Briefly, hiPSCs are routinely cultured in feeder-free chemically defined E8 medium using the CEPT cocktail for 24 hours at every passage. The cytoprotective effects of CEPT ensure high cell quality and optimal growth conditions of genetically stable cell lines. To demonstrate the advantages of CEPT for single cell cloning, we performed various comparisons with Y-27632, CloneR, and different cell sorting methods including FACS-based cell sorting system (FACSAria III from BD Biosciences) and image-based single cell printing (Cytena SCP from Molecular Devices), and microfluidic cell dispensing (Hana from Namocell). CEPT proved to be the most efficient in all cases. For instance, single cell cloning efficiencies with CEPT were improved 6-fold when compared to Y-27632 and 1.5-fold when compared to CloneR. Notably, these studies established that CEPT in combination with fast, gentle, and microfluidic cell dispensing was particularly user-friendly.
The instrument setup time for Hana is less than 3 minutes, and it dispenses cells at low pressure (less than 2 psi) in 1-2 minutes for a 96-well plate, which greatly reduces mechanical stress and cell damage as compared to traditional FACS instruments. Furthermore, the single cell suspension can be stained with Calcein AM stain to dispense only live cells at a one-cell-per-well condition. Other beneficial factors for single cell cloning were the use of laminin 521 and StemFlex media, which allows performing the first medium change at 72 hours and avoids cell stress associated with automated media changes at earlier time points. Typically, after 7-10 days clonal colonies are formed and can be passaged with CEPT to quickly establish stably growing clonal cell lines. Despite the well-known variability across cell lines, cloning efficiencies for some cell lines were up to 80% (e.g., WA07, WA09, LiPSC-GR1.1, GM25256) in the presence of CEPT. Newly established cell lines can be characterized by using various methods, including expression of pluripotency markers, surface markers, normal cell growth, differentiation potential, karyotype analysis, and more in-depth analyses (e.g., whole exome sequencing).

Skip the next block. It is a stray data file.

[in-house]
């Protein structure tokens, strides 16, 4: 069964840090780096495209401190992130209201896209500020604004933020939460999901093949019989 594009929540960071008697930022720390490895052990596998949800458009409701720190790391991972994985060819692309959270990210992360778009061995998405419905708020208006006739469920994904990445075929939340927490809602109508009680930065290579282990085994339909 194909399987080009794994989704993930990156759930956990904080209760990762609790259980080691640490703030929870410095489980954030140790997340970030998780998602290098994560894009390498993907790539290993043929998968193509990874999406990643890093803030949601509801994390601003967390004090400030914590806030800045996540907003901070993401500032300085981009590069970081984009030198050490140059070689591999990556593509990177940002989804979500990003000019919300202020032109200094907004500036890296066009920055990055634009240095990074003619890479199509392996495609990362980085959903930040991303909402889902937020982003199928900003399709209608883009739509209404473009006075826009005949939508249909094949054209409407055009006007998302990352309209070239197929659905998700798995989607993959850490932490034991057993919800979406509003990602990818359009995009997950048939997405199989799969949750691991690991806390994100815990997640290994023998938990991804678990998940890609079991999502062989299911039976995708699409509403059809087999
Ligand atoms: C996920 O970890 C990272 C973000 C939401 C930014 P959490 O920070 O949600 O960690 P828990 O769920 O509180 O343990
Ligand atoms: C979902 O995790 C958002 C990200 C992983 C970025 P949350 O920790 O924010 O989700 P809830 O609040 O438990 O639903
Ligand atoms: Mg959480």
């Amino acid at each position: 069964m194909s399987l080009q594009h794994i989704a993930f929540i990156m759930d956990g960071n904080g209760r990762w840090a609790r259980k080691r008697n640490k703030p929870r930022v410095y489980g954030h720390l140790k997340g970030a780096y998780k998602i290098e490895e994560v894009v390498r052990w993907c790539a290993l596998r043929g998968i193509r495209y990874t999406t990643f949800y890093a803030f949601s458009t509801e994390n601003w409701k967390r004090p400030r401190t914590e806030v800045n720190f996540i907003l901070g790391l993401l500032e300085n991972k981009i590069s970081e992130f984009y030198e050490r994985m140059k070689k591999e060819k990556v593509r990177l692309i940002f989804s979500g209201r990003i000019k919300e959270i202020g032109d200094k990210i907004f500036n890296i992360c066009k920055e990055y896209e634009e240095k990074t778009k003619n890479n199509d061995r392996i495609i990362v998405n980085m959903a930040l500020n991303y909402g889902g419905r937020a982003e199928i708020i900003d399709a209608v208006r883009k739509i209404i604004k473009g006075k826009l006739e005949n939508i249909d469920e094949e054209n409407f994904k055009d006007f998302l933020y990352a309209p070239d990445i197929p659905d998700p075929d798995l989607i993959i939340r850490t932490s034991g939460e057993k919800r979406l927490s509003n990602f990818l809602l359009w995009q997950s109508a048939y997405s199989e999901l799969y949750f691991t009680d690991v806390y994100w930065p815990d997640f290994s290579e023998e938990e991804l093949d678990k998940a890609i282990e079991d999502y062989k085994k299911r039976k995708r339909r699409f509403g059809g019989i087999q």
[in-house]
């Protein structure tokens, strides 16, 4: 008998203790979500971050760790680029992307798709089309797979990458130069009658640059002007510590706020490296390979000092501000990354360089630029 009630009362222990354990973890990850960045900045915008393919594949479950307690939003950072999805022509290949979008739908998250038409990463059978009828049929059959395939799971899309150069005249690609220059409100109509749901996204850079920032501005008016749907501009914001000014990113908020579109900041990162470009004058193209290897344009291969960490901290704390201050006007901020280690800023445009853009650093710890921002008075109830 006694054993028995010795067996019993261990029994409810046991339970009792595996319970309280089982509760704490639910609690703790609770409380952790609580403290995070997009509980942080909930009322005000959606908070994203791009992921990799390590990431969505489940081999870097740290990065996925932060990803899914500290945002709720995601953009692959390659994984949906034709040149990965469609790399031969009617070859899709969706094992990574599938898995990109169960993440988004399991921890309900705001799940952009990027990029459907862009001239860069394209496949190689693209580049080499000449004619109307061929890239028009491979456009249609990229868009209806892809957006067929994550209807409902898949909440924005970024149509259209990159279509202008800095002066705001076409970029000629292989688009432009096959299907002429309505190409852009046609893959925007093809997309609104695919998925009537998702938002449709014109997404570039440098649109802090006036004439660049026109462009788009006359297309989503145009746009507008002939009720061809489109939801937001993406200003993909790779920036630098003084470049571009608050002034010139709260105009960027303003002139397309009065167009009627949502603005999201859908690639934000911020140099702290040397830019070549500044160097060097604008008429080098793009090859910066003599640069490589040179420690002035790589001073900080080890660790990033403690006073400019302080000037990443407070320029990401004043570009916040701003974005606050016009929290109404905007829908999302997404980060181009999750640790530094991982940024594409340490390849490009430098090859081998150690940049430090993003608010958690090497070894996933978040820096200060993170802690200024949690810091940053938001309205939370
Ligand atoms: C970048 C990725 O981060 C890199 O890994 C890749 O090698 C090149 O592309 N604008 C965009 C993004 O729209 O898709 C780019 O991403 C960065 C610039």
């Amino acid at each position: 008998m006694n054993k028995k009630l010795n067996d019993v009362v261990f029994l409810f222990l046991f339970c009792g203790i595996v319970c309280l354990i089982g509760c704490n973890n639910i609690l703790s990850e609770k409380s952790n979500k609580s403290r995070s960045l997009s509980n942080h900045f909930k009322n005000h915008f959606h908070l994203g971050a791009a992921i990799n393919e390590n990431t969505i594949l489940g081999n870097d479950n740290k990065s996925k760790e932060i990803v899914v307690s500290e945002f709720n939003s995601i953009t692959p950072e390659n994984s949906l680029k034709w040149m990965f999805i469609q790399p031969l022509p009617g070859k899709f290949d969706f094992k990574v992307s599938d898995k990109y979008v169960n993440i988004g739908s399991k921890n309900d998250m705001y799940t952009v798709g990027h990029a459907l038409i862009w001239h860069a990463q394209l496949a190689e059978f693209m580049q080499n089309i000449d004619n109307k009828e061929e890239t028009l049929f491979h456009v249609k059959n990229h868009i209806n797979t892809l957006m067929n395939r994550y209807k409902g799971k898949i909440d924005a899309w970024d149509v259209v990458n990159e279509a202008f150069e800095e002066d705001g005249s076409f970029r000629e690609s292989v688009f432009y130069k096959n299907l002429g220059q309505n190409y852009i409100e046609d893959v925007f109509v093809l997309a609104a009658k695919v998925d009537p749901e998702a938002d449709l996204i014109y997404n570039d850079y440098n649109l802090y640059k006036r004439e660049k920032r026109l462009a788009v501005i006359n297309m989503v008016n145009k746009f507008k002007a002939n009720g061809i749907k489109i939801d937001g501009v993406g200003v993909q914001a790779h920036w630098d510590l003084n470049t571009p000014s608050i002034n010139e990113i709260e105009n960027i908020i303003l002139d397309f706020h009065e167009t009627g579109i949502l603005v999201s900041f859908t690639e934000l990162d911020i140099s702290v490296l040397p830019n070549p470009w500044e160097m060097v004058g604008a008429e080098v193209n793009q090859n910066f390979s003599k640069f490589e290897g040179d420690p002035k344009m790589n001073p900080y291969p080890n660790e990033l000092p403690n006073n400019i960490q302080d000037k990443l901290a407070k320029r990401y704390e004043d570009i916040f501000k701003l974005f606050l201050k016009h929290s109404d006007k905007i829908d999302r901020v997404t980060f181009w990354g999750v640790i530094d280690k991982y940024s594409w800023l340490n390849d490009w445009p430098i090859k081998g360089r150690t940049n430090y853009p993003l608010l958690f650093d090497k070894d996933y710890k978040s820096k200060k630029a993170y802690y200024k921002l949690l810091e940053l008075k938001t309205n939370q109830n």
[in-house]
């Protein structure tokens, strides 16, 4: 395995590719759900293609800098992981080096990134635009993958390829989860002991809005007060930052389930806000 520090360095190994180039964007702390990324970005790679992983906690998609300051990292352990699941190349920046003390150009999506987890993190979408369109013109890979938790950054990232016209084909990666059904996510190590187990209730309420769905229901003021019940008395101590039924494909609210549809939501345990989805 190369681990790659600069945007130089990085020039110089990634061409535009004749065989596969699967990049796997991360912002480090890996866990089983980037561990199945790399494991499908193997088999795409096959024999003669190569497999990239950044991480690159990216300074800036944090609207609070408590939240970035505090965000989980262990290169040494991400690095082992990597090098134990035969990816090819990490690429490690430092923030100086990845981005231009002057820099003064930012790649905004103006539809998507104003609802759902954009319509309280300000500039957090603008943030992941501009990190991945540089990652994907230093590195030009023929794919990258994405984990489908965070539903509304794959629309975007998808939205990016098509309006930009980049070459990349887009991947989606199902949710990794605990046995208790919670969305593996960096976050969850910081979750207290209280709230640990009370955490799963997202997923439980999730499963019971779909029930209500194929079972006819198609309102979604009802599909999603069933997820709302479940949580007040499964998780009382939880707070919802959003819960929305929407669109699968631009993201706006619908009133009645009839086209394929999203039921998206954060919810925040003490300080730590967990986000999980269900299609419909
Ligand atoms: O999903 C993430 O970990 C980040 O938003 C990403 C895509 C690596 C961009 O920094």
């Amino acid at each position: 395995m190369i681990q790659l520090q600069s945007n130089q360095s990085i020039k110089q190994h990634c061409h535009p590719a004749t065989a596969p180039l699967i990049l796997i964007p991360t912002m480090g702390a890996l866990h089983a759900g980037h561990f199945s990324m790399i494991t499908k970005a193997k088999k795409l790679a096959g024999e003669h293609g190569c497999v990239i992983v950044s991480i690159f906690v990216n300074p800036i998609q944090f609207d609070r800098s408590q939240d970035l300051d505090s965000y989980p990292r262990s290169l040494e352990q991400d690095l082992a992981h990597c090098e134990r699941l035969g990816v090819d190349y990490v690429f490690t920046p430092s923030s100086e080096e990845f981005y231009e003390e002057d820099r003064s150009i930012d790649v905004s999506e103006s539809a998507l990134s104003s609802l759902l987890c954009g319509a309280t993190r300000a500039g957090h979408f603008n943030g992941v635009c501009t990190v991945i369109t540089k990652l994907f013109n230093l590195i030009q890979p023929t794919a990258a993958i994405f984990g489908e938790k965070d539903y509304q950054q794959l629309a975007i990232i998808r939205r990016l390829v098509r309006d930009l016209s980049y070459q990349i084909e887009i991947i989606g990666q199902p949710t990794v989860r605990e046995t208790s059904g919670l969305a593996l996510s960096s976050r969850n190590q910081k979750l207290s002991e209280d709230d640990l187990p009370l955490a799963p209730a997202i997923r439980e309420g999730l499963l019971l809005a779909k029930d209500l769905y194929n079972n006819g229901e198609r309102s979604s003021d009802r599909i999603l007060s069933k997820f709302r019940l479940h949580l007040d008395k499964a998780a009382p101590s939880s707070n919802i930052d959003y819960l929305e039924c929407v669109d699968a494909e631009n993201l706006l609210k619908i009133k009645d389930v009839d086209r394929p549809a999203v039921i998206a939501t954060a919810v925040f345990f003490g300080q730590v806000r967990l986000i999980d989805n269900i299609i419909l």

In summary, we established a single cell cloning method that is based on practical considerations and an improved understanding of the complex interconnected stress mechanisms that hiPSCs will frequently activate in the absence of CEPT. Therefore, utilizing the cost-efficient CEPT small molecule cocktail and stress-free single cell cloning may become a standard approach for establishing next-generation iPSC lines and genome engineering.
Link to full text: https://rdcu.be/cXTj2
Watanabe, K., Ueno, M., Kamiya, D., Nishiyama, A., Matsumura, M., Wataya, T., Takahashi, J.B., Nishikawa, S., Nishikawa, S-I., Muguruma, K. & Sasai, Y. A ROCK inhibitor permits survival of dissociated human embryonic stem cells. Nat. Biotechnol. 25, 681-686 (2007).
Chen, Y., Tristan, C.A., Chen, L., Jovanovic, V., Malley, C., Chu, P-H., Ryu, S., Deng, T., Ormanoglu, P., Tao, D., Fang, Y., Slamecka, J., Hong, H., LeClair, C.A., Michael, S., Austin, C.P., Simeonov, A. & Singeç, I. A versatile polypharmacology platform promotes cytoprotection and viability of human pluripotent and differentiated cells. Nat. Methods. 18, 528-541 (2021).